An estimation of over 4 million people per year was currently receiving chemotherapy. It is one of our current first-line forms of treatment, however, there are some serious side-effects that become dragged along as extra baggage. The biggest- and most devastating side effect is the excessive nausea and vomiting that often follows treatment.
This is what we call- Chemotherapy Induced Nausea and Vomiting (CINV), and contributes largely to many seeking to discontinue their treatment, due to the reduced quality of life sufferers have to endure.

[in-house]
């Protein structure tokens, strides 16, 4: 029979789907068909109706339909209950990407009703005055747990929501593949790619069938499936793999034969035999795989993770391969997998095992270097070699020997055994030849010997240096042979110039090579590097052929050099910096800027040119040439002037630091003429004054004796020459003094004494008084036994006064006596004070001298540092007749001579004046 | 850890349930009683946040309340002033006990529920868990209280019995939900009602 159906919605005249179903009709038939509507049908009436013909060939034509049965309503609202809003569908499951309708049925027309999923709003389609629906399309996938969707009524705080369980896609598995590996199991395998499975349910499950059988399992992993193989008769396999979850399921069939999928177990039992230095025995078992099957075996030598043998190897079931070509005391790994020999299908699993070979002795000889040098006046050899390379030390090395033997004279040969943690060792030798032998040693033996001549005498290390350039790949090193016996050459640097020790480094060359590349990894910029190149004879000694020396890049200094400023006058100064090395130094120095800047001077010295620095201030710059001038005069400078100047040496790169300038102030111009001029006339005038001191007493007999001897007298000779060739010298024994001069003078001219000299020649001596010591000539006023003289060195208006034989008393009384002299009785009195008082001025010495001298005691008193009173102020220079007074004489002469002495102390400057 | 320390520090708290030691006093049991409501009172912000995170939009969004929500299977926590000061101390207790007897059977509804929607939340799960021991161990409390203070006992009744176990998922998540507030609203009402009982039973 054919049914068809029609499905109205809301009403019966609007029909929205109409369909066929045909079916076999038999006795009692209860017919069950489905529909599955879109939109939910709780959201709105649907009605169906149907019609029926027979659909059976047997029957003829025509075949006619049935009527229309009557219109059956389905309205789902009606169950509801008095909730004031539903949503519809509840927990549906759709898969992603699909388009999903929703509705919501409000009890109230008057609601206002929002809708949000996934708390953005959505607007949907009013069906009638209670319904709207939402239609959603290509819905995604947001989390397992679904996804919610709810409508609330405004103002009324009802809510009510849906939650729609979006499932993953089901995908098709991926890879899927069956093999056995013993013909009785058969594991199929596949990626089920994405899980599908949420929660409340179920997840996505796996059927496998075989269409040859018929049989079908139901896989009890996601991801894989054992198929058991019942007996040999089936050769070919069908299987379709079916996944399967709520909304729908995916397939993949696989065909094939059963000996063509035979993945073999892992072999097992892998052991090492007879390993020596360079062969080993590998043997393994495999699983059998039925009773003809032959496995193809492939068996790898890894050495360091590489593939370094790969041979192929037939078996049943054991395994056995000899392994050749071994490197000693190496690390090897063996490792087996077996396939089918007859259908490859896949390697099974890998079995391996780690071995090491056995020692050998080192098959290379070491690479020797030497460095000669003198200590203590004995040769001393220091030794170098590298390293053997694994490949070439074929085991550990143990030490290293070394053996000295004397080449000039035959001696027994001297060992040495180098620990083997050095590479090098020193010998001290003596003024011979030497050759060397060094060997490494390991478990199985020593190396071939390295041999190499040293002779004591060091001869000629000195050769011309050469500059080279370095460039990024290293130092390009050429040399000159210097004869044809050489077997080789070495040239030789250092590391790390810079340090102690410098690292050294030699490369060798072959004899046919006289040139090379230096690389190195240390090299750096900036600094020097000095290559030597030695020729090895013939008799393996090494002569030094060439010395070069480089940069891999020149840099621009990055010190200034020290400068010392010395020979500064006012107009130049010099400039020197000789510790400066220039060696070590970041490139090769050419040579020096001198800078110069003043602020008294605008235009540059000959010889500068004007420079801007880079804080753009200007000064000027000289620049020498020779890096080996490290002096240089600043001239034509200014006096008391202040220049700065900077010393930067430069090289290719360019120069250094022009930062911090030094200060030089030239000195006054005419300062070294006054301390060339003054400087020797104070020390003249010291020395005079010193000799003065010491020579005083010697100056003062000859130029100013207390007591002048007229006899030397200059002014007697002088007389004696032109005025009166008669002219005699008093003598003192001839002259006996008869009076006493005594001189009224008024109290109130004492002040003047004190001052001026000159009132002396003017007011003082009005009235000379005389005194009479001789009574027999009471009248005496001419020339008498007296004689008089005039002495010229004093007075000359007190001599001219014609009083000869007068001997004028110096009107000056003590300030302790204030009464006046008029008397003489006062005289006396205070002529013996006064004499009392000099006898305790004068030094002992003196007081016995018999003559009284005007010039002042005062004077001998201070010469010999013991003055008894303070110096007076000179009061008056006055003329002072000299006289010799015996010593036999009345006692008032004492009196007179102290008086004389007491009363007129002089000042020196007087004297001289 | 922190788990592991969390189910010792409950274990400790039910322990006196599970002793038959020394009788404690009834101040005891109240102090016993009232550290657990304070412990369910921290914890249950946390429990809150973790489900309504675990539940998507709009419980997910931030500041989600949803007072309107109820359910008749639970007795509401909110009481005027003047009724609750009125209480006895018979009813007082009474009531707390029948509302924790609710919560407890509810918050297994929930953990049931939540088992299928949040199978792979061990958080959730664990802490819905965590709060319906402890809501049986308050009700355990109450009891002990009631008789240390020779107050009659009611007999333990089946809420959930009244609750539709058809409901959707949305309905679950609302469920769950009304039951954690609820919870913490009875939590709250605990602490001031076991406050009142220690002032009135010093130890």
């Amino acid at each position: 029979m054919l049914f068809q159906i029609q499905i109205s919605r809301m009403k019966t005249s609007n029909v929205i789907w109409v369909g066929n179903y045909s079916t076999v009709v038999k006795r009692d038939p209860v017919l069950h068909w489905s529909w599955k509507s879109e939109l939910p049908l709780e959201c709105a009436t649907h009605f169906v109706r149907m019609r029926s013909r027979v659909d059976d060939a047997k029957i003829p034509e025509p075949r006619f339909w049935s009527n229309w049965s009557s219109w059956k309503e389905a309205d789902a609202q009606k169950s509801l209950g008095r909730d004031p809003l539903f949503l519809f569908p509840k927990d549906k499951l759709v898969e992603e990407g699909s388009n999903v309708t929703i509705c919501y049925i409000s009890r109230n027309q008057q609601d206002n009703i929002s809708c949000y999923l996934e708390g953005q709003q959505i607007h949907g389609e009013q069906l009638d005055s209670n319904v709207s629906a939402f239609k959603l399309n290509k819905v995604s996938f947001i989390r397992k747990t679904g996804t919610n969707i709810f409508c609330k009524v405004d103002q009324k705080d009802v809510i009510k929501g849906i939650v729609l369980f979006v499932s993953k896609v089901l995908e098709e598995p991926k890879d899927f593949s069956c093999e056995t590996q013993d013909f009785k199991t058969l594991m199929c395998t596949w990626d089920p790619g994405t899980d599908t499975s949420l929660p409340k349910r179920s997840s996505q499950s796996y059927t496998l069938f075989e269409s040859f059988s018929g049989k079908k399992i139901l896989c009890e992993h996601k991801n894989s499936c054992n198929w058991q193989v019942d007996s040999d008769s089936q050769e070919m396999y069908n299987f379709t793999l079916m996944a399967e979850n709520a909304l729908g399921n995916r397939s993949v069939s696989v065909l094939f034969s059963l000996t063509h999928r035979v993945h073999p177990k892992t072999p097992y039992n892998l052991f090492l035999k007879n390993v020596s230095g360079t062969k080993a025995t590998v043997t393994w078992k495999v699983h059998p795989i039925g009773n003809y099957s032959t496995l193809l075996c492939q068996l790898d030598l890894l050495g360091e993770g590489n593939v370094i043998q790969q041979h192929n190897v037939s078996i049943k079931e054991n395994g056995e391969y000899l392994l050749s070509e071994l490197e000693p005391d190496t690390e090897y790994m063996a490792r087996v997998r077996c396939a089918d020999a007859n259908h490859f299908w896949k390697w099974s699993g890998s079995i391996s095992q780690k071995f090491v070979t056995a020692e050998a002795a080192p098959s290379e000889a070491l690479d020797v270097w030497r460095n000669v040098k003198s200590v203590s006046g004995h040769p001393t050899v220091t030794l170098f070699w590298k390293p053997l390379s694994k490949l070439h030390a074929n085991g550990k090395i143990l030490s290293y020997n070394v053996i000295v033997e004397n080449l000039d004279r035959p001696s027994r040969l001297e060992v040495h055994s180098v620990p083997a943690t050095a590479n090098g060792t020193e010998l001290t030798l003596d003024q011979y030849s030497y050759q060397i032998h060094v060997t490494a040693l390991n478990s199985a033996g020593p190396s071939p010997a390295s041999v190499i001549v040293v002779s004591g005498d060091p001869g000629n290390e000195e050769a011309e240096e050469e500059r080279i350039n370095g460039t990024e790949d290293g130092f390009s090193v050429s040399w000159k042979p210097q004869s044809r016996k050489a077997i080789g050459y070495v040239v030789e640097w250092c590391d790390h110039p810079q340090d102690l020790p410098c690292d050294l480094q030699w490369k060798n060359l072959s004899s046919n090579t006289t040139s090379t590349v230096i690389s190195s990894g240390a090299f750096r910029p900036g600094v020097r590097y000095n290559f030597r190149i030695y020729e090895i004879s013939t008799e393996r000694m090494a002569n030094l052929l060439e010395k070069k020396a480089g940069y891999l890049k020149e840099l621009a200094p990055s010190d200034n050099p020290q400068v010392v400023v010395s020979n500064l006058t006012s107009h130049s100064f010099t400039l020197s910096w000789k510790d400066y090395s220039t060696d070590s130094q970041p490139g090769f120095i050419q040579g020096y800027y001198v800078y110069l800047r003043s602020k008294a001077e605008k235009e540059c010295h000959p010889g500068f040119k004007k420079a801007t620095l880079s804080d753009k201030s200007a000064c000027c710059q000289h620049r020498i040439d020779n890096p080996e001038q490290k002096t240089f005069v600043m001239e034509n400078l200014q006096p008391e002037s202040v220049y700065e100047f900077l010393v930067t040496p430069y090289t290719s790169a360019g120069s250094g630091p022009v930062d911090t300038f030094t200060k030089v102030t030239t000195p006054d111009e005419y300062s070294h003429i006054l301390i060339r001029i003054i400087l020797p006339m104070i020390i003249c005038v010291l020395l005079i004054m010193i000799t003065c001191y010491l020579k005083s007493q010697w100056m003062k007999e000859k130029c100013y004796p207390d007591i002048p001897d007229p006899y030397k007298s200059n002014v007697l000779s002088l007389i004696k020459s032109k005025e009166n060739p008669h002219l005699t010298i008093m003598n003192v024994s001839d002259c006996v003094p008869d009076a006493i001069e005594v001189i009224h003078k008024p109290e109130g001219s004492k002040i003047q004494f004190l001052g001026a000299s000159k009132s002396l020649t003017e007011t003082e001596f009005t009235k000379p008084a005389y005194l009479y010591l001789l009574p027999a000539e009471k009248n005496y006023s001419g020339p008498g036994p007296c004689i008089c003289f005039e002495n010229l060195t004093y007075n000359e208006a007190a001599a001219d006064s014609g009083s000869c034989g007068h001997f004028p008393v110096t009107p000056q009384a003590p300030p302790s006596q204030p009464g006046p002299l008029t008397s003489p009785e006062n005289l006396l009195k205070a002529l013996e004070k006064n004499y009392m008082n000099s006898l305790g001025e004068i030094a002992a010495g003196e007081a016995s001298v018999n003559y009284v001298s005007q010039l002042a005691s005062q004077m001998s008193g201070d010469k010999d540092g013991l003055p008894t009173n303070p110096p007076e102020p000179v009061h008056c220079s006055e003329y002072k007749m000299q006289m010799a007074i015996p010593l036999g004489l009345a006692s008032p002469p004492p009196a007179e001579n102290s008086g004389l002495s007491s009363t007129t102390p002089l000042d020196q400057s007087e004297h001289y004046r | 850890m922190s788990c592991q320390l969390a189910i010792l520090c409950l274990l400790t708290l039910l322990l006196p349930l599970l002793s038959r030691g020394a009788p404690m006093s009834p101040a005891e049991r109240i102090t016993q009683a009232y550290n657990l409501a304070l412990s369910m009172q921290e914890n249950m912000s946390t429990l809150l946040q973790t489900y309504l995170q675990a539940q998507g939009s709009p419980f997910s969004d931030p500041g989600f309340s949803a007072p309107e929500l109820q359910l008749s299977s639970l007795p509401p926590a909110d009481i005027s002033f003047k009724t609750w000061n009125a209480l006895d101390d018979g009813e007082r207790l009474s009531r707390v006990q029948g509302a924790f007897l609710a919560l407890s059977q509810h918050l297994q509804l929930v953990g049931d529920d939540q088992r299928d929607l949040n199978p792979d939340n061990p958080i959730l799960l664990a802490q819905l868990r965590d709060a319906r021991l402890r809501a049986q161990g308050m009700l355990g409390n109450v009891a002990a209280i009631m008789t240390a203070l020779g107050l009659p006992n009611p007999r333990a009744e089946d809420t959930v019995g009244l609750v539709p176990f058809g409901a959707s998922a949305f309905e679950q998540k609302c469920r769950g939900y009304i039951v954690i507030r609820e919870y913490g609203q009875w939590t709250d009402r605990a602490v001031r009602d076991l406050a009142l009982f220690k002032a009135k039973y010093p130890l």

Sadly, this is also a very common occurrence.
In Fact, a 2014 CINV drug analysis report stated-
“Usually 25% to 30% patients with cancer receive chemotherapy as a treatment option and 70% to 80% of these patients undergoing chemotherapy exhibit nausea and vomiting as major symptoms.”
Image source: https://www.herontx.com/sites/default/files/images/CINV-70-80-1.png
That’s right. Chemo-induced Nausea and Vomiting (CINV) affects about 70-80% of all Patients Undergoing Chemotherapy.
That proves a very huge barrier when making sure people are able to continue their treatment and eventually achieve a better prognosis.
Options Available to fight CINV?
Currently, there is a large selection of antiemetic (anti-nausea) medications to choose from when attempting to treat CINV. However, problems currently exist which make it difficult to manage.
The problem mainly lies in the execution; how we actually take the medicine, and how the body absorbs it.